In today's budget, George Osborne sets out a path for the government's fiscal deficit over the next five years. His aim is to get the overall budget into surplus by 2019/20. This is one year later that planned back in March - a welcome smoothing of the path for eliminating the government's deficit. But he may still be moving too fast.
"I never gave anybody hell! I just told the truth and they thought it was hell" ― Harry S. Truman As more and more people
The Chancellor is right to argue that debt will have to be reduced. There is no definitive answer to the question of the optimal level of debt, but debt in the UK has doubled since the onset of the financial crisis and, as a result, it would be harder to respond to a future severe downturn in economic activity through an easing of fiscal policy. Debt needs to be reduced to create room for it to be increased again if needed.
The Chancellor's recent Autumn Statement generated a number of big-splash headlines with announcements on Stamp Duty, tax and savings. But there are really only two key criteria by which we will judge the Chancellor's Statement in the long term.
Most voters think George Osborne has failed on his key aim to get Britain's budget deficit under control, a new poll has
More is it at stake than immediate political positioning. The agendas adopted now will define the policy space for most of the next parliament... Perhaps the present consensus on the haste of deficit reduction is deserving of greater scrutiny than is currently afforded by much of the UK's political class.
George Osborne's plan to eliminate Britain's deficit by 2018 has been undermined as the decline in the rate of borrowing
A Food Chain of Victimhood: The Metropolitan Police, the Boy With Down's Syndrome and a Feckless Austerity
Austerity, and online petitions have much in common. Both are dominant online topics, and both have a polarising effect on opinion as to whether they can ever truly yield successful outcomes. Petitions seem to be becoming the reposte of choice for those affected by the worst effects of austerity, and today I read about a case that exemplifies this brilliantly.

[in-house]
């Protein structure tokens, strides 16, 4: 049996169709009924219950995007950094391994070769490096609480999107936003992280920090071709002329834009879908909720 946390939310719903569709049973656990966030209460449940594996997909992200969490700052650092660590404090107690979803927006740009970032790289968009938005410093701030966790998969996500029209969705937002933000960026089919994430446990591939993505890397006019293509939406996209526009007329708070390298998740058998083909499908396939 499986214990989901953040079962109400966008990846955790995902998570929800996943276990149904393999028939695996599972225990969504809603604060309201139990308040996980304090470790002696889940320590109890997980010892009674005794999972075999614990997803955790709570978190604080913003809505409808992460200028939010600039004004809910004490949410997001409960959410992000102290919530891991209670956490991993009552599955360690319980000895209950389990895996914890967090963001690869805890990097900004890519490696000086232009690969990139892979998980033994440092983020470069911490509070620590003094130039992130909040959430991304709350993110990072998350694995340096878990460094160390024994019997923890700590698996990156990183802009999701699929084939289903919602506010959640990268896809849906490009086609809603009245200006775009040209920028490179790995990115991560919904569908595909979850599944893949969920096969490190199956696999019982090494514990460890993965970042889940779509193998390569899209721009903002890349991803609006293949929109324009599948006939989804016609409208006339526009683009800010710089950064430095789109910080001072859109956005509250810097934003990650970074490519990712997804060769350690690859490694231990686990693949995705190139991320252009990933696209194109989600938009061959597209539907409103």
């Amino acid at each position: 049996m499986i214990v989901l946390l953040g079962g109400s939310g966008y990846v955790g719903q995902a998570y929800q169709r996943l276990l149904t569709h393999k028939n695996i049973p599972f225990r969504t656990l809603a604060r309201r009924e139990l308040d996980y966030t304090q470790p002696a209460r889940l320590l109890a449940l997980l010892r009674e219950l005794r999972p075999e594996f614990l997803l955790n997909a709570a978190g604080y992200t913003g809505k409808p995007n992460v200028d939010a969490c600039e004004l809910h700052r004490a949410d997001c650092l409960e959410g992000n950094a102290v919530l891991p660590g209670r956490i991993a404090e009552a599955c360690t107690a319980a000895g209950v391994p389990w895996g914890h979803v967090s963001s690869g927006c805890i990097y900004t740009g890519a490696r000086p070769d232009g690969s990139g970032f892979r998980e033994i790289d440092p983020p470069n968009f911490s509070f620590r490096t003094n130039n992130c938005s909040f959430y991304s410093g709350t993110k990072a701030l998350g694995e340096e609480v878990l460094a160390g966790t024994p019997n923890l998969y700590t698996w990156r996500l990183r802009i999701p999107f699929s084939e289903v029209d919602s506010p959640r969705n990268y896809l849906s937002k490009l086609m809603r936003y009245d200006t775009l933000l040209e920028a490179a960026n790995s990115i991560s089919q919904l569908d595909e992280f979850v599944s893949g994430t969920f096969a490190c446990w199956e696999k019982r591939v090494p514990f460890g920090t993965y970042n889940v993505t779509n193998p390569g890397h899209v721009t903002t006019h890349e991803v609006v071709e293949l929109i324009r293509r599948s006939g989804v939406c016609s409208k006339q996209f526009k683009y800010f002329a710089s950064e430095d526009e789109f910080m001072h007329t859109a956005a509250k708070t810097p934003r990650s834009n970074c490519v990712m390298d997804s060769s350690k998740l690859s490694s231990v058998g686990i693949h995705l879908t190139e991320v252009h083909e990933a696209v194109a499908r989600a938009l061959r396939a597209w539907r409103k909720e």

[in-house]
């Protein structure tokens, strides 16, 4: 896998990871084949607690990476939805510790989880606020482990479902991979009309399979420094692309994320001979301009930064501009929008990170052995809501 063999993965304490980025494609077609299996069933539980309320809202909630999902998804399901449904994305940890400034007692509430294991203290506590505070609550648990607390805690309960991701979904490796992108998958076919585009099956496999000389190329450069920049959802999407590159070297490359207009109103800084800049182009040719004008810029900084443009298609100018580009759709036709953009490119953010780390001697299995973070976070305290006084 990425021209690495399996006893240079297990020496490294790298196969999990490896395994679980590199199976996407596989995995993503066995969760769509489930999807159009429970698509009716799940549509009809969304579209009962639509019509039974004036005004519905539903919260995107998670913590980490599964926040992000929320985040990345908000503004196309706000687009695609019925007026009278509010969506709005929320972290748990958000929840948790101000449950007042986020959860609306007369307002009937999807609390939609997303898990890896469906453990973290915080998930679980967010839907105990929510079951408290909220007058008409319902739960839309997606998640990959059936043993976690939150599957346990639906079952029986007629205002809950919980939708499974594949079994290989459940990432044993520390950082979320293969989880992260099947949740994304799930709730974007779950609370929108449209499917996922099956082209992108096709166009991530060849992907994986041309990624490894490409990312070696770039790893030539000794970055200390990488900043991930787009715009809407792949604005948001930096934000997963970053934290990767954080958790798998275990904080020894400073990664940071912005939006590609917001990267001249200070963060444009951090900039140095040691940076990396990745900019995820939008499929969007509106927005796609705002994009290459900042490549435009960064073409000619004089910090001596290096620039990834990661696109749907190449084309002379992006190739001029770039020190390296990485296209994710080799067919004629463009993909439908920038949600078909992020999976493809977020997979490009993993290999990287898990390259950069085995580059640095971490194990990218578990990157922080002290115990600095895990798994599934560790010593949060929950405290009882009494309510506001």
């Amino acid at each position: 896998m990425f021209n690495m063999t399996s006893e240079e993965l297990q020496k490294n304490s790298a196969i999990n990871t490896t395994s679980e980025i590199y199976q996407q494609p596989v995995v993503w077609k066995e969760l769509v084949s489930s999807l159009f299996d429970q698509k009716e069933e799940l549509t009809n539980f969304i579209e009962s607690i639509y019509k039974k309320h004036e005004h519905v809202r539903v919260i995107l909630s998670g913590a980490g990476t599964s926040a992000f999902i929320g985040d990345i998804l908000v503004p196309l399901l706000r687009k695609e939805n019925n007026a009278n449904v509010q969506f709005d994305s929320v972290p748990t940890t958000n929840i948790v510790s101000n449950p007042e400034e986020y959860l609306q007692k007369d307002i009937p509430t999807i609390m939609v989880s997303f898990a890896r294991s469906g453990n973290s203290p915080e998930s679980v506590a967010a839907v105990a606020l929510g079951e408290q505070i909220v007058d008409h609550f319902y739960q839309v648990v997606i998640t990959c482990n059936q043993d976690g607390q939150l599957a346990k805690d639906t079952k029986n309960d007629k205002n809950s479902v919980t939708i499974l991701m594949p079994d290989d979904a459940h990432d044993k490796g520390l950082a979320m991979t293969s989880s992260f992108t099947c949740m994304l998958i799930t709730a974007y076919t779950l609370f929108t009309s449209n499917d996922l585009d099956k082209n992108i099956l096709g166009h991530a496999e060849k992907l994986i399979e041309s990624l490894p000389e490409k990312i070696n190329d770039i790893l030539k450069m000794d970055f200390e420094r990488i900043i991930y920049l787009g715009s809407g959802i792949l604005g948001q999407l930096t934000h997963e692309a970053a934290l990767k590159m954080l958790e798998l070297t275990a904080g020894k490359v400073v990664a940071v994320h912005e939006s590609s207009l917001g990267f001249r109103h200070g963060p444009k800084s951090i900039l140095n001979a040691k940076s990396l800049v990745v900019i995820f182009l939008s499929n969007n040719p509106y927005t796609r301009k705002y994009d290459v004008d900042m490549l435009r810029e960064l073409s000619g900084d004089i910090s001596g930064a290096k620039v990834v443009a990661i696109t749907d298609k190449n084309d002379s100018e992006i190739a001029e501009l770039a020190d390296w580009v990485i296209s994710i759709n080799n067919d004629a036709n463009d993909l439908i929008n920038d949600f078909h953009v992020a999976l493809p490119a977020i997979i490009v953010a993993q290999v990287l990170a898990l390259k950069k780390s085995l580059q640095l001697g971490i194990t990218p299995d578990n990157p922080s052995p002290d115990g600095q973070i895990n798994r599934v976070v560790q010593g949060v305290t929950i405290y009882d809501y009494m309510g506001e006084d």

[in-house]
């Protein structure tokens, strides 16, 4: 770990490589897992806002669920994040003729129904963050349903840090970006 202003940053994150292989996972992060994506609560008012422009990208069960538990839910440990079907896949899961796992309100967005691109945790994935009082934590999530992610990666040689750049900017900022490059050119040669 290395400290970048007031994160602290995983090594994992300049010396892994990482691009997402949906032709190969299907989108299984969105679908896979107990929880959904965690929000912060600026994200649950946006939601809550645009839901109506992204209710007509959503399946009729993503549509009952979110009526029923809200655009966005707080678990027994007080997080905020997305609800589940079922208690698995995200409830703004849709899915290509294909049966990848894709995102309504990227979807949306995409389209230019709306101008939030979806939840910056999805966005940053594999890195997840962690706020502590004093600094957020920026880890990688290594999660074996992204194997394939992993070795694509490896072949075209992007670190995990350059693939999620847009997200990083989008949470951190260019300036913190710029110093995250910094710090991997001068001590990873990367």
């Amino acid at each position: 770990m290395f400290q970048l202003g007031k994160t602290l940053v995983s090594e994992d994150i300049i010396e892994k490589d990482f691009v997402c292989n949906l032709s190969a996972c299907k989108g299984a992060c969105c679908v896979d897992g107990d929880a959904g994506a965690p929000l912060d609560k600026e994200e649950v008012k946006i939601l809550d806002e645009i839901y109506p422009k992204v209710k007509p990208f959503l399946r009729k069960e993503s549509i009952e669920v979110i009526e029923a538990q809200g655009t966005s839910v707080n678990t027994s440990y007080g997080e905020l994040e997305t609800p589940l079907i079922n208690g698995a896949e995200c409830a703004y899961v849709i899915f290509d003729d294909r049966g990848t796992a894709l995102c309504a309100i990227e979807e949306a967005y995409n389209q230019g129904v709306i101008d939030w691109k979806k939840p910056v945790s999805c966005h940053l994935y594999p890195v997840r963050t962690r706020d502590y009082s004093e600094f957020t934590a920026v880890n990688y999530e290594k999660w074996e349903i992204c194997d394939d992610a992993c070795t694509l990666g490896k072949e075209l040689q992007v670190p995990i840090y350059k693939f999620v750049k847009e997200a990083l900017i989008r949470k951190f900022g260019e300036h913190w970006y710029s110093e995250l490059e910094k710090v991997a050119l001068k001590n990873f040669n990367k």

/AFP/Getty Images)" data-caption="British Chancellor of the Exchequer George Osborne smiles during a visit to Tata Steel
Weather forecasters have predicted that this year's winter may be one of the coldest on record. While many of us are fortunate to be employed, in a warm and well- heated house, there are millions of people about to face a winter homeless on the streets, unemployed or without support due to policies implemented by the current government.
Chancellor George Osborne hinted at a possible Tory idea to radically ramp up the rate of spending cuts in order to cut the
David Cameron did a good job of changing the way the Conservatives were perceived. He made them electable by painting the picture of a more centre ground, caring, inclusive political party. But this portrait, so carefully rendered, has turned out to be a highly idealised one.
The ten things you need to know on Thursday 7 March 2013... 1) 'I'VE CHANGED MY MIND' Ed Balls has a new and important ally
The UK will borrow £64bn more than expected by 2015 despite Chancellor George Osborne's repeated attempts to control the
Treasury Minister David Gauke has expressed his frustration with the "fiscal nimbyism" of middle class parents who oppose
I find it hard to have a reasoned debate on the role of the state in our political economy - which is what the discussion about size ultimately stems from - on the basis of percentages, or comparisons of percentages between nations/eras.
Does the Bank of England really need to give the government license on this, or is King admitting covertly that the government's austerity programme is not working?
Ed Milband has delivered a short and sharp riposte to the leader of the Unite union, Len MccLuskey, who had criticised the
PRESS ASSOCIATION-- The Government saved £3.75 billion in less than a year by cutting jobs, axing projects and reining in
Ed Balls has accused George Osborne of "undermining growth" and his own credibility ahead of Tuesday's GDP figures. The shadow